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Diehl's return to the starting lineup feels like a move that the Giants don't need to make.
By now we're well aware that the Giants don't like it when things are going smoothly.
Week after week, the Giants find ways to make games closer than they need to be for a team of their talent before coming through with a win by the skin of their teeth. If it wasn't so clear that he doesn't have the slightest care about what people think of him, we'd assume Eli Manning intentionally made baffling mistakes just so that people would rave about his comeback abilities.
There's no doubt that things are going smoothly for the Giants right now. They're 6-2, they have a huge lead in the NFC East and there's every reason to believe that this season will end with another big celebration.
Clearly this isn't the way the Giants want things so they've decided to make a change to a unit that's been playing very well. David Diehl will return to the starting lineup on Sunday against the Steelers after missing a couple of games with a sprained MCL and then playing a sixth offensive lineman/jumbo tight end the last few weeks.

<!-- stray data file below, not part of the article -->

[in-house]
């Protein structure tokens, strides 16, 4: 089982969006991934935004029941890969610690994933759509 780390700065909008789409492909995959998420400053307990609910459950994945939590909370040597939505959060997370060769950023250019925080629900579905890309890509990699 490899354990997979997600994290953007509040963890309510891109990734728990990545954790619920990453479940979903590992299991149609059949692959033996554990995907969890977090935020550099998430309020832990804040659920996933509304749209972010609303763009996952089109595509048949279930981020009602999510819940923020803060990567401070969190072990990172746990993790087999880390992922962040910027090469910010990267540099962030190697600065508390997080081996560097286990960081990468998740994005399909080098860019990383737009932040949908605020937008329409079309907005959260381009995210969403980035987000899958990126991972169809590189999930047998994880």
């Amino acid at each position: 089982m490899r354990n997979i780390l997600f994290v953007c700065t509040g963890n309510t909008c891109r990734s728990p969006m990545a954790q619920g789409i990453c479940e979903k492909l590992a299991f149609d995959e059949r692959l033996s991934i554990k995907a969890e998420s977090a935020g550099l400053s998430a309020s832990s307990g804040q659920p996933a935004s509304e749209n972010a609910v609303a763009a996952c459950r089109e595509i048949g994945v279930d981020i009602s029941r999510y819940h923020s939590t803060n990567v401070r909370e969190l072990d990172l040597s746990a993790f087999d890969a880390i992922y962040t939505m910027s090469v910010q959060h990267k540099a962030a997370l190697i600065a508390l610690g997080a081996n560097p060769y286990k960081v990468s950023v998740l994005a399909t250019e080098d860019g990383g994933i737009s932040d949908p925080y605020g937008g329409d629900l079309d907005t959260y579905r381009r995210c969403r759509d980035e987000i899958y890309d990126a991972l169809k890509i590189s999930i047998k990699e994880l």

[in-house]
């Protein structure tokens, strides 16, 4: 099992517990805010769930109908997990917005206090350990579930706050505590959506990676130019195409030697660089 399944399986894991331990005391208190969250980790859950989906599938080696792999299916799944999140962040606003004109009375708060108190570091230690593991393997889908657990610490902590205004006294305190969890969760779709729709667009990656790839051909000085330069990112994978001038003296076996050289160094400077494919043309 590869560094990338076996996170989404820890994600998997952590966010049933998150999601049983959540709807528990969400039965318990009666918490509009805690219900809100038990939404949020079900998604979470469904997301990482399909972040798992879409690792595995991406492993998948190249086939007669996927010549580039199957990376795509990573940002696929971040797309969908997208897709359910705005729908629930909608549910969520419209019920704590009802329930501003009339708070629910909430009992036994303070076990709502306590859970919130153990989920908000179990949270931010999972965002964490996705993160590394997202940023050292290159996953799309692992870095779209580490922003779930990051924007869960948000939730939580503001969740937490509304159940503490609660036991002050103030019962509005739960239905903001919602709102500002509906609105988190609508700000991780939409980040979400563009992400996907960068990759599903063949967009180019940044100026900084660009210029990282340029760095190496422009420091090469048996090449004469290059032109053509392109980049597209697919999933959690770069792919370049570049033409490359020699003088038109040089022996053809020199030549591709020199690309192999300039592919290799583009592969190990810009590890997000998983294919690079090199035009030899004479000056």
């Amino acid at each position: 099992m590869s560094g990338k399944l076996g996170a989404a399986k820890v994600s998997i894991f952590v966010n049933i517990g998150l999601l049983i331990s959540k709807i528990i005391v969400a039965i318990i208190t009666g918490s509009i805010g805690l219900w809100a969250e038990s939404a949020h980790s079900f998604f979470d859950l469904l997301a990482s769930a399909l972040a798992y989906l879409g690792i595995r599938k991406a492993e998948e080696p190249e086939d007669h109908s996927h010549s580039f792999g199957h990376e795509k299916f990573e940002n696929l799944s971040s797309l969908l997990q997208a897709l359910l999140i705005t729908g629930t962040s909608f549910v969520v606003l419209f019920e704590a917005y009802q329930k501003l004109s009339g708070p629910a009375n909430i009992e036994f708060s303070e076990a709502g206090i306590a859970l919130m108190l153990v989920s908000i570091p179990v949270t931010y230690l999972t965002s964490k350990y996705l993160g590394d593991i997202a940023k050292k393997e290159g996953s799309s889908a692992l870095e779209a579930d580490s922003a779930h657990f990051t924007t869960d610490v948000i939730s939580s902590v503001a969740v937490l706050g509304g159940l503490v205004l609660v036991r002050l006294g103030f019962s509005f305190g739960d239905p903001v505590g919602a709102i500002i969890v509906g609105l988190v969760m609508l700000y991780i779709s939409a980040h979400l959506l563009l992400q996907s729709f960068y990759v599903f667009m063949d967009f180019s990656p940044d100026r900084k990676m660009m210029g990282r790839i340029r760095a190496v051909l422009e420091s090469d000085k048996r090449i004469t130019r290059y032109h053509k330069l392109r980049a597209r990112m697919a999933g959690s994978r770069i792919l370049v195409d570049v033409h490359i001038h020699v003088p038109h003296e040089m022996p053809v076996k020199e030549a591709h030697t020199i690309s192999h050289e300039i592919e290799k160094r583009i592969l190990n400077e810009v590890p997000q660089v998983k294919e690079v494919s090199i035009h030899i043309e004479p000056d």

Sean Locklear, who has been the right tackle since Week Three, will take over Diehl's role. Locklear said that the coaches told him that he wasn't being benched because he hasn't been playing well, but because it is Diehl's spot and players don't lose spots because of injuries.
We won't run down the whole list of players who have lost their jobs with the Giants over the years after getting hurt because it's enough to just say that such a mode of operation has never been in evidence in the past. If anything, the Giants have taken shots from their fans for cutting ties with popular players like Shaun O'Hara and Antonio Pierce who helped the team before getting hurt.
The Giants made those calls because they no longer felt those players were better than other options. It's hard to believe they've watched Diehl and Locklear and drawn the conclusion that Diehl is the better player right now.
Diehl's been a weak link for the last few years as he's shuffled from position to position and underwhelmed at all of them. Locklear, meanwhile, took over the job and helped the line play the best football it has played in ages.
Manning isn't getting sacked, the running game has some life and things are rolling right along for the offense. Why Tom Coughlin thinks that's less important than what Diehl did in the distant past is a mystery unless he's simply trying to find more ways to keep games interesting.
Respecting the past is important, but not at the price of sacrificing the present and future.